In many countries, the electoral legal framework has evolved into a complex combination of laws and regulations, judicial rules and practices. Some electoral laws may be newly created or updated, while others may base their application on outdated laws that are outdated but still in force. There may be gaps, conflicts and contradictions between different parties that shape a legal framework and thus the electoral process. In Argentina, for example, the Argentine section of Transparency International found that there are more than 90 different pieces of legislation dealing with political party financing issues. 73 The Act includes guidelines for determining the structure of election administration, instructions to returning officers on the performance of their duties, and the rights and obligations of political parties, the media, electors and other participants in elections. For reasons of integrity, it is very important to review the entire legal design in order to understand the legal framework and, if necessary, to determine the necessary corrective measures and, if necessary, the nature of the final measures to be taken. The legal framework provides us with the foundations on which institutions are built and determines the scope and nature of political participation. The legal framework of an election, and in particular issues related to its integrity, are regularly found in various legal and interrelated laws. For more information on the legal framework for elections, see Legal instruments (doctrine/theory). To ensure that election results reflect the will of voters as accurately as possible, the legal framework must protect the principles of liberty, justice and electoral competition (see Fair and Just Trial). These can be designed, as in the Philippines, to seek an honest, orderly, peaceful and credible context and to give the country`s citizens equal opportunities in public service.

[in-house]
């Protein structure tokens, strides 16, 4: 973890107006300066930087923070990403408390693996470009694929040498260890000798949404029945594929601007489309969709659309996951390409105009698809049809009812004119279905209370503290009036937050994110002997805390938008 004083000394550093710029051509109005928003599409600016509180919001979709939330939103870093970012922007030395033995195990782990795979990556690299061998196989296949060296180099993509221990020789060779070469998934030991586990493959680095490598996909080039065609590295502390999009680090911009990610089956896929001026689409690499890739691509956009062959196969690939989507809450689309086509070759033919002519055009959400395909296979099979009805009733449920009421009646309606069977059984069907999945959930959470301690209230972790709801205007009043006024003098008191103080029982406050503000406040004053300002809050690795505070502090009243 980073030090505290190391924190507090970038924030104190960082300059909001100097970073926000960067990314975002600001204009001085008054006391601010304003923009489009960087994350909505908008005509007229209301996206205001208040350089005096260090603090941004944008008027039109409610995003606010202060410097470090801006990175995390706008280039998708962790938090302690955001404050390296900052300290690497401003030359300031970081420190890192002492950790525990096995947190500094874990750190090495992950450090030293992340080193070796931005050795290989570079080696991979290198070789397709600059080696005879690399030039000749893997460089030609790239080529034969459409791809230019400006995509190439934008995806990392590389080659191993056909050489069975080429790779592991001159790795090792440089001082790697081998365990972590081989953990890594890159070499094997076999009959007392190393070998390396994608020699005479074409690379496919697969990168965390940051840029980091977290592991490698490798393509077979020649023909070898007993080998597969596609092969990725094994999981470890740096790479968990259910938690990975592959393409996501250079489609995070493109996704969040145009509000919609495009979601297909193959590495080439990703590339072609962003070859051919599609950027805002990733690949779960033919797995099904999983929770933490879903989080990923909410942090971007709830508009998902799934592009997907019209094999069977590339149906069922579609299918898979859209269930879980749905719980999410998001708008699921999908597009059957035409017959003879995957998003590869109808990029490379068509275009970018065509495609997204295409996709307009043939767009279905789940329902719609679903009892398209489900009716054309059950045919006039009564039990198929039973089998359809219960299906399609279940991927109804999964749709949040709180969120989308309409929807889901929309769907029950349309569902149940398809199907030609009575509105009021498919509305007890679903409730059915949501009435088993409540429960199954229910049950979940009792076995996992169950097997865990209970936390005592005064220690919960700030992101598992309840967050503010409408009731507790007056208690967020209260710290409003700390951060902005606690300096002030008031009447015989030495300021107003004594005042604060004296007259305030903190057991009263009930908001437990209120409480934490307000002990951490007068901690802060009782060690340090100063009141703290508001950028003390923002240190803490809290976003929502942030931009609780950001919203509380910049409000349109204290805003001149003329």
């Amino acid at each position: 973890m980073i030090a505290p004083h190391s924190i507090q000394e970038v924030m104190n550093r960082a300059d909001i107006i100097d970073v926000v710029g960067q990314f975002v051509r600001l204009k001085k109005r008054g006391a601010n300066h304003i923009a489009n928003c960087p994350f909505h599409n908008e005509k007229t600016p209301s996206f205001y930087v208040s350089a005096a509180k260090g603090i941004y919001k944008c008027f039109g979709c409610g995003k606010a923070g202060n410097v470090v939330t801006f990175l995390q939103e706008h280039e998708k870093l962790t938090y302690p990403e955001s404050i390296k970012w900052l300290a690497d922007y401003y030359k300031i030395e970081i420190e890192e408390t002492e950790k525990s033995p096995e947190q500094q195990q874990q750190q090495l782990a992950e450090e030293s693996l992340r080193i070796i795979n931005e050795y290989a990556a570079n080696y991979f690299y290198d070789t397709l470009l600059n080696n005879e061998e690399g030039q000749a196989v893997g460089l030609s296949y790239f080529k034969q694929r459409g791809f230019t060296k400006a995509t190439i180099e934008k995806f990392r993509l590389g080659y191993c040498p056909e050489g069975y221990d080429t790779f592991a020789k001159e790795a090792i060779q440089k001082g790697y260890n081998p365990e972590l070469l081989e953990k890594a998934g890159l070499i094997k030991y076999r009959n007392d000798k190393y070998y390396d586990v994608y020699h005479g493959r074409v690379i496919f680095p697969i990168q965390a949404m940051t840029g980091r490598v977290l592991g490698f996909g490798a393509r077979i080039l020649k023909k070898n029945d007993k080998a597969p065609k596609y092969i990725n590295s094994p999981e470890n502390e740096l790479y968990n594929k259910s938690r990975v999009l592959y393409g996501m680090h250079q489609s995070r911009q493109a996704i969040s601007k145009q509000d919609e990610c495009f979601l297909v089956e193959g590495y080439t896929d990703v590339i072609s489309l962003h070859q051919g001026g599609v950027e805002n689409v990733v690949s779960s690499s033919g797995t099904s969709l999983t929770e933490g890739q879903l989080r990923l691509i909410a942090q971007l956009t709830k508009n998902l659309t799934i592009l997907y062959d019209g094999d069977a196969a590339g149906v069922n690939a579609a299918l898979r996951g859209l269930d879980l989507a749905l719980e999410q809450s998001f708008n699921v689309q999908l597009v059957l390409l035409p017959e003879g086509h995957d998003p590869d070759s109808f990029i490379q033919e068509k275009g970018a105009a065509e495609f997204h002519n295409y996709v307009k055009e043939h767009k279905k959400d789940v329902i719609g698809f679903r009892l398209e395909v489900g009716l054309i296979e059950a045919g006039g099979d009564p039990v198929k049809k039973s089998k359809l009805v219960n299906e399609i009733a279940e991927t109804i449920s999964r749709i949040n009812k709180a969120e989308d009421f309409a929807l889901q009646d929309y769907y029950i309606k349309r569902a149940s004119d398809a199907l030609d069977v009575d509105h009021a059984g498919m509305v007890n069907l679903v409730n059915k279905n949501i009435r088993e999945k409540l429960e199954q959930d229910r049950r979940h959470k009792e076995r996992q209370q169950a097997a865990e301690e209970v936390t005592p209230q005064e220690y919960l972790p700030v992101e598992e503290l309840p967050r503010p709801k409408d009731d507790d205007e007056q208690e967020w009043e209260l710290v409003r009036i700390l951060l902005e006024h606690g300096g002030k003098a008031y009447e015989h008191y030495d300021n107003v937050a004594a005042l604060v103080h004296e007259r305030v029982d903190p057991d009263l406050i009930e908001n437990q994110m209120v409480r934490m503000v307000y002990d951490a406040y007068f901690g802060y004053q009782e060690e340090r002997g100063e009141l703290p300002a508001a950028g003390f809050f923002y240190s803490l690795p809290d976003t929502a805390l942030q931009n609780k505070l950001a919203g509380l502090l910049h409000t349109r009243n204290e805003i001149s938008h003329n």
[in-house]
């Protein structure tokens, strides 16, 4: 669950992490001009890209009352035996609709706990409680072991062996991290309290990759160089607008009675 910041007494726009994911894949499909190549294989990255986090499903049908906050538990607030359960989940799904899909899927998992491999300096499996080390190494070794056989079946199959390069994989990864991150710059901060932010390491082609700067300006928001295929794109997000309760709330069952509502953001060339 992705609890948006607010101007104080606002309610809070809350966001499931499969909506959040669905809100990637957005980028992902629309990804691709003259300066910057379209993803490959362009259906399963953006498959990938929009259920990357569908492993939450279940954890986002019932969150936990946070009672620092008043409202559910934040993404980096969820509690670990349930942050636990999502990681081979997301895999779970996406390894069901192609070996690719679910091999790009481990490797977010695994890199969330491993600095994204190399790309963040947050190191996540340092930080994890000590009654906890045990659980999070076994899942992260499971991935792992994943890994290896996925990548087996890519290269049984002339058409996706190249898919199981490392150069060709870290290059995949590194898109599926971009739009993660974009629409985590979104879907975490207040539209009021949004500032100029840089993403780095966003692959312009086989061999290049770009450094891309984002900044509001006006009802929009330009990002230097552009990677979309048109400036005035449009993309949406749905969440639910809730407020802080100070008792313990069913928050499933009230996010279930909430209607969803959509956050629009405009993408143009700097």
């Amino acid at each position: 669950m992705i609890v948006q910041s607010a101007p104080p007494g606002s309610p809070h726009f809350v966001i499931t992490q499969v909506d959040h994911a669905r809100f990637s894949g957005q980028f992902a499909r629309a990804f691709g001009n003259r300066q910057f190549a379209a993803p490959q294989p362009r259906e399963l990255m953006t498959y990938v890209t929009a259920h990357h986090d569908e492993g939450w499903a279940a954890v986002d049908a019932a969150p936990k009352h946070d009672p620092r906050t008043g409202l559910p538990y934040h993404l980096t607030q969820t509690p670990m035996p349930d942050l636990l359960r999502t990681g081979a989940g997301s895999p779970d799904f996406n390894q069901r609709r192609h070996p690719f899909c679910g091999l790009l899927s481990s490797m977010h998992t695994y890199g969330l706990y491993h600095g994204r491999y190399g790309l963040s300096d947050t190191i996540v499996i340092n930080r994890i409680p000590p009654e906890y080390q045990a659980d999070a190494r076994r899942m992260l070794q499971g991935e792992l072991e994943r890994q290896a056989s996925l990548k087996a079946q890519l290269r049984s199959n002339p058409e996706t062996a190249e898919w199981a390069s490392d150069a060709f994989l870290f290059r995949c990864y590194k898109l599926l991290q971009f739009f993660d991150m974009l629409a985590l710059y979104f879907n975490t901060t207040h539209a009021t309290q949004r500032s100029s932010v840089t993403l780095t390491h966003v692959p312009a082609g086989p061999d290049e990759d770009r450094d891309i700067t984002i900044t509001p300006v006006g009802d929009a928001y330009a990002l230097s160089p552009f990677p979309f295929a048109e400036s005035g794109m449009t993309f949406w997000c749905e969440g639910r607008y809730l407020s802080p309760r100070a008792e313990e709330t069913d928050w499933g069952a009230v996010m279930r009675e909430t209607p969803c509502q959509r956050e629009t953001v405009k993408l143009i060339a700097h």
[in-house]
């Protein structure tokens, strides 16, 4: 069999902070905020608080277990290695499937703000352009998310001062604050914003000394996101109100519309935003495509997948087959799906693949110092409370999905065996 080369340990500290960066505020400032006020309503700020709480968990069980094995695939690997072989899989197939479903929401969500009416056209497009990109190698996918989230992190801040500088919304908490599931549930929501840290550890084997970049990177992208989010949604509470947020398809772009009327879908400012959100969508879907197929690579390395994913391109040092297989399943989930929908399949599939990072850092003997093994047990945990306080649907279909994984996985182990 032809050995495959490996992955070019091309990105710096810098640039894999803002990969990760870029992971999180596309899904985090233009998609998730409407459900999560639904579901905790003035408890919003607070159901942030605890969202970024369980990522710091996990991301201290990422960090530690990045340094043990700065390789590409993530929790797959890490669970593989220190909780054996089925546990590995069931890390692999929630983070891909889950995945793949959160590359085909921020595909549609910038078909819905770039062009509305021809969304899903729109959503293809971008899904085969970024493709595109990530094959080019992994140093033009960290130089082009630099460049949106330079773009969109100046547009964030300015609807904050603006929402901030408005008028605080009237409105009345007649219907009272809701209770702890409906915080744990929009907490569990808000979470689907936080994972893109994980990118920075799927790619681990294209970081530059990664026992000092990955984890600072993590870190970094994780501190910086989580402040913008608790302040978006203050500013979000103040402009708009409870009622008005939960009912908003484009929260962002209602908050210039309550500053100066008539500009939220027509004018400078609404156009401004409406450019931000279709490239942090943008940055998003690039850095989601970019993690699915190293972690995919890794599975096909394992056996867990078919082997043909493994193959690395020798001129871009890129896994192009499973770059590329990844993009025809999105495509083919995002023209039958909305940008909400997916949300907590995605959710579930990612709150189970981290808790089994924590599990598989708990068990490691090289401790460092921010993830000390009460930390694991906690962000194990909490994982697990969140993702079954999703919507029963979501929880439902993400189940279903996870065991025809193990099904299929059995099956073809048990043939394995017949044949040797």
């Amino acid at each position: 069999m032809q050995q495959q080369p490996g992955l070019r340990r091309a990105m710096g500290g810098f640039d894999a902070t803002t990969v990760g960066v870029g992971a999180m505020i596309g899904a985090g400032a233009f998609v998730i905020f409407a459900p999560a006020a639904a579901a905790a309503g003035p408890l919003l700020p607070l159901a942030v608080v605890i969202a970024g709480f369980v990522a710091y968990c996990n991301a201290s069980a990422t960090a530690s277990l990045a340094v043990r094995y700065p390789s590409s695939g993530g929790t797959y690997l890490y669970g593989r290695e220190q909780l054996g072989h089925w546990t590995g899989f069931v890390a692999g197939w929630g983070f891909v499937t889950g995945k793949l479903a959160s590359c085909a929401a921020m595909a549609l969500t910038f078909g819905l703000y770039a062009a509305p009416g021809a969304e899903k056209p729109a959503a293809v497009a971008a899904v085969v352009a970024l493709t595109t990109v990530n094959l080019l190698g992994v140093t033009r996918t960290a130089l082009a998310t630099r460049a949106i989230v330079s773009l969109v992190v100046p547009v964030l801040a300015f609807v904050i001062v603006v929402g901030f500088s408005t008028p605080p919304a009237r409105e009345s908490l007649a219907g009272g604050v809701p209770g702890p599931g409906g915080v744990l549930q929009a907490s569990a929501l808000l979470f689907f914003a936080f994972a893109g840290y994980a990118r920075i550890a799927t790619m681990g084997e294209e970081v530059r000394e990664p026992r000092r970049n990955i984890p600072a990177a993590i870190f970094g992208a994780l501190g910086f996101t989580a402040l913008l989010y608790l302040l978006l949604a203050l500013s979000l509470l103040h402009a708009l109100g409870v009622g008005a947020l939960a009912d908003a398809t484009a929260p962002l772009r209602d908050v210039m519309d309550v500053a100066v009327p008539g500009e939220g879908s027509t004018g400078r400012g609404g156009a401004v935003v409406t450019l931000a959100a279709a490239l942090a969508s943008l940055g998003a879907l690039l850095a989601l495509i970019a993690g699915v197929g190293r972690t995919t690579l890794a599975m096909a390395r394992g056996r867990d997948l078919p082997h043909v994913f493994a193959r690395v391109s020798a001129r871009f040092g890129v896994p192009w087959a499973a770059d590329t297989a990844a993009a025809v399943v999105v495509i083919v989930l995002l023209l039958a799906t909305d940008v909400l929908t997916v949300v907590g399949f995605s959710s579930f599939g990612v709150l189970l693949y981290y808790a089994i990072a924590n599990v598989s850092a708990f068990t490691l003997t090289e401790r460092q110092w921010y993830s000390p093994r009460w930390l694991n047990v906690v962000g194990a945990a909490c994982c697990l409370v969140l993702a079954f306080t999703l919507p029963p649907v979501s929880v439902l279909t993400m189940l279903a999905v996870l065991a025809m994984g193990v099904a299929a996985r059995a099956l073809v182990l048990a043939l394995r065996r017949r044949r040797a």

74 The legal framework is capable of protecting the integrity of the election in different ways. Authority is transferred to certain bodies that perform certain functions. However, this power can be limited if we distribute this power among the different institutions and subject them to a series of revisions and adjustments. For example, one election administration body has the power to administer elections, but another body may have the power to set electoral boundaries or manage the public funds of political parties. In emerging democracies, the rules for free and fair elections continue to evolve. In these cases, it is very important to integrate the basic principles into the legal framework. According to Dr. Robert Pastor, in the case of elections in countries in transition from authoritarian to democratic rule, „the challenge is to negotiate electoral rules in such a way that all parties accept and respect them.” 75 Once this fundamental legal framework has been completed, this work can begin within the institutional and administrative framework for the electoral process. Here you can consult the legal provisions that make up the regulatory framework of the Ministry of Economy and regulate the issues that fall within its competence: foreign trade, mining, chambers of commerce, international trade negotiations, metrology and standardization, public mediation, among others. Reform of the legal framework can become the starting point for restoring the integrity of the electoral process. This was the case, for example, in Mexico, where electoral reform became the „lever”76 for genuine democratic change. The implementation of the new electoral legislation served as a basis, a new institutional framework and the creation of different modalities of participation.
These institutions have defined the procedures and methods used to strengthen the electoral integrity provisions in the new legislation.